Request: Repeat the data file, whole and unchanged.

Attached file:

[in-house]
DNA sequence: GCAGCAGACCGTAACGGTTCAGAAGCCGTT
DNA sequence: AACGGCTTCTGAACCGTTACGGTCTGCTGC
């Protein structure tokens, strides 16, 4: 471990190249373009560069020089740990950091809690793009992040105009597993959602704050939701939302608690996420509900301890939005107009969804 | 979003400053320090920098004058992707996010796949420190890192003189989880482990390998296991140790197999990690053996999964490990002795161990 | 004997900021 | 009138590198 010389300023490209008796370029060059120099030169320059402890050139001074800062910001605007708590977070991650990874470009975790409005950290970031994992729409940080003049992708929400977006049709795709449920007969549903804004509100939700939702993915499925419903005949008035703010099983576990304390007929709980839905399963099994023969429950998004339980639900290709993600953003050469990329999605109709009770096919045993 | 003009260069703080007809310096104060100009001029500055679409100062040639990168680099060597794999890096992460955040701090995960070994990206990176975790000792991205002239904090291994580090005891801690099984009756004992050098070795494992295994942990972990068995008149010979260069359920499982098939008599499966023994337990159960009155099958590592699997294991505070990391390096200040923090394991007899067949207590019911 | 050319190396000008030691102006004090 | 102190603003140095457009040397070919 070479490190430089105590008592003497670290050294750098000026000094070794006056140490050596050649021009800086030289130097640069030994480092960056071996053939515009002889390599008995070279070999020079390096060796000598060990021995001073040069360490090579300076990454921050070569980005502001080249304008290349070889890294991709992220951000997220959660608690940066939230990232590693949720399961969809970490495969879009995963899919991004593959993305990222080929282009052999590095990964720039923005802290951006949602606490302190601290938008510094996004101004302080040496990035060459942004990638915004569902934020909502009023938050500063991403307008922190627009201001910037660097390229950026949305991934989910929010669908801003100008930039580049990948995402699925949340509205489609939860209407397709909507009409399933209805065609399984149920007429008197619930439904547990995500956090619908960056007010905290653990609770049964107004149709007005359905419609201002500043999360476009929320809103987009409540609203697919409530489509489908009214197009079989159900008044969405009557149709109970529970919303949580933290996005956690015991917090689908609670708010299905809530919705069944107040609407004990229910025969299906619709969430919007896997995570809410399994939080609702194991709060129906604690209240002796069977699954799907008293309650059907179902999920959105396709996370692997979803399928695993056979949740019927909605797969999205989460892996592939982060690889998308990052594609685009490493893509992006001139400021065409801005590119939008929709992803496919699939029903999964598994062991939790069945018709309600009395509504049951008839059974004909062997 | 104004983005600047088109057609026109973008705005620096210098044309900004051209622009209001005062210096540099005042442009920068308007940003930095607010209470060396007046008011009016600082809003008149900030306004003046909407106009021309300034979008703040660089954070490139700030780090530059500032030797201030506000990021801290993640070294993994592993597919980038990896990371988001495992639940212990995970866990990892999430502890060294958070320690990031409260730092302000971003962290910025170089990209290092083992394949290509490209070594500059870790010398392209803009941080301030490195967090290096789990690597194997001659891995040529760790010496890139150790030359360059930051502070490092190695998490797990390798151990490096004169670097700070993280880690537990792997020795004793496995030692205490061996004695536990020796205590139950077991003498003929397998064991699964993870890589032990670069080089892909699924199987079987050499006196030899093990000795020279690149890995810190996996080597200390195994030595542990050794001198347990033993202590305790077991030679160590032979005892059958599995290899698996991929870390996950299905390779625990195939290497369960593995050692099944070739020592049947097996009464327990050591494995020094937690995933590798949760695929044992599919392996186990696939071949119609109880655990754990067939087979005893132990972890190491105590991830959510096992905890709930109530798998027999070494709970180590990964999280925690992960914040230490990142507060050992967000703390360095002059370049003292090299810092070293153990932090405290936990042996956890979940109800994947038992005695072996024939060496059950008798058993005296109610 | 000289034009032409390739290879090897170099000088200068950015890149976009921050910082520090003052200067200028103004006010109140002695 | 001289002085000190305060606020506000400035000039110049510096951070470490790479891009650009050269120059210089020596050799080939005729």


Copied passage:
[in-house]
DNA sequence: GCAGCAGACCGTAACGGTTCAGAAGCCGTT
DNA sequence: AACGGCTTCTGAACCGTTACGGTCTGCTGC
């Protein structure tokens, strides 16, 4: 471990190249373009560069020089740990950091809690793009992040105009597993959602704050939701939302608690996420509900301890939005107009969804 | 979003400053320090920098004058992707996010796949420190890192003189989880482990390998296991140790197999990690053996999964490990002795161990 | 004997900021 | 009138590198 010389300023490209008796370029060059120099030169320059402890050139001074800062910001605007708590977070991650990874470009975790409005950290970031994992729409940080003049992708929400977006049709795709449920007969549903804004509100939700939702993915499925419903005949008035703010099983576990304390007929709980839905399963099994023969429950998004339980639900290709993600953003050469990329999605109709009770096919045993 | 003009260069703080007809310096104060100009001029500055679409100062040639990168680099060597794999890096992460955040701090995960070994990206990176975790000792991205002239904090291994580090005891801690099984009756004992050098070795494992295994942990972990068995008149010979260069359920499982098939008599499966023994337990159960009155099958590592699997294991505070990391390096200040923090394991007899067949207590019911 | 050319190396000008030691102006004090 | 102190603003140095457009040397070919 070479490190430089105590008592003497670290050294750098000026000094070794006056140490050596050649021009800086030289130097640069030994480092960056071996053939515009002889390599008995070279070999020079390096060796000598060990021995001073040069360490090579300076990454921050070569980005502001080249304008290349070889890294991709992220951000997220959660608690940066939230990232590693949720399961969809970490495969879009995963899919991004593959993305990222080929282009052999590095990964720039923005802290951006949602606490302190601290938008510094996004101004302080040496990035060459942004990638915004569902934020909502009023938050500063991403307008922190627009201001910037660097390229950026949305991934989910929010669908801003100008930039580049990948995402699925949340509205489609939860209407397709909507009409399933209805065609399984149920007429008197619930439904547990995500956090619908960056007010905290653990609770049964107004149709007005359905419609201002500043999360476009929320809103987009409540609203697919409530489509489908009214197009079989159900008044969405009557149709109970529970919303949580933290996005956690015991917090689908609670708010299905809530919705069944107040609407004990229910025969299906619709969430919007896997995570809410399994939080609702194991709060129906604690209240002796069977699954799907008293309650059907179902999920959105396709996370692997979803399928695993056979949740019927909605797969999205989460892996592939982060690889998308990052594609685009490493893509992006001139400021065409801005590119939008929709992803496919699939029903999964598994062991939790069945018709309600009395509504049951008839059974004909062997 | 104004983005600047088109057609026109973008705005620096210098044309900004051209622009209001005062210096540099005042442009920068308007940003930095607010209470060396007046008011009016600082809003008149900030306004003046909407106009021309300034979008703040660089954070490139700030780090530059500032030797201030506000990021801290993640070294993994592993597919980038990896990371988001495992639940212990995970866990990892999430502890060294958070320690990031409260730092302000971003962290910025170089990209290092083992394949290509490209070594500059870790010398392209803009941080301030490195967090290096789990690597194997001659891995040529760790010496890139150790030359360059930051502070490092190695998490797990390798151990490096004169670097700070993280880690537990792997020795004793496995030692205490061996004695536990020796205590139950077991003498003929397998064991699964993870890589032990670069080089892909699924199987079987050499006196030899093990000795020279690149890995810190996996080597200390195994030595542990050794001198347990033993202590305790077991030679160590032979005892059958599995290899698996991929870390996950299905390779625990195939290497369960593995050692099944070739020592049947097996009464327990050591494995020094937690995933590798949760695929044992599919392996186990696939071949119609109880655990754990067939087979005893132990972890190491105590991830959510096992905890709930109530798998027999070494709970180590990964999280925690992960914040230490990142507060050992967000703390360095002059370049003292090299810092070293153990932090405290936990042996956890979940109800994947038992005695072996024939060496059950008798058993005296109610 | 000289034009032409390739290879090897170099000088200068950015890149976009921050910082520090003052200067200028103004006010109140002695 | 001289002085000190305060606020506000400035000039110049510096951070470490790479891009650009050269120059210089020596050799080939005729």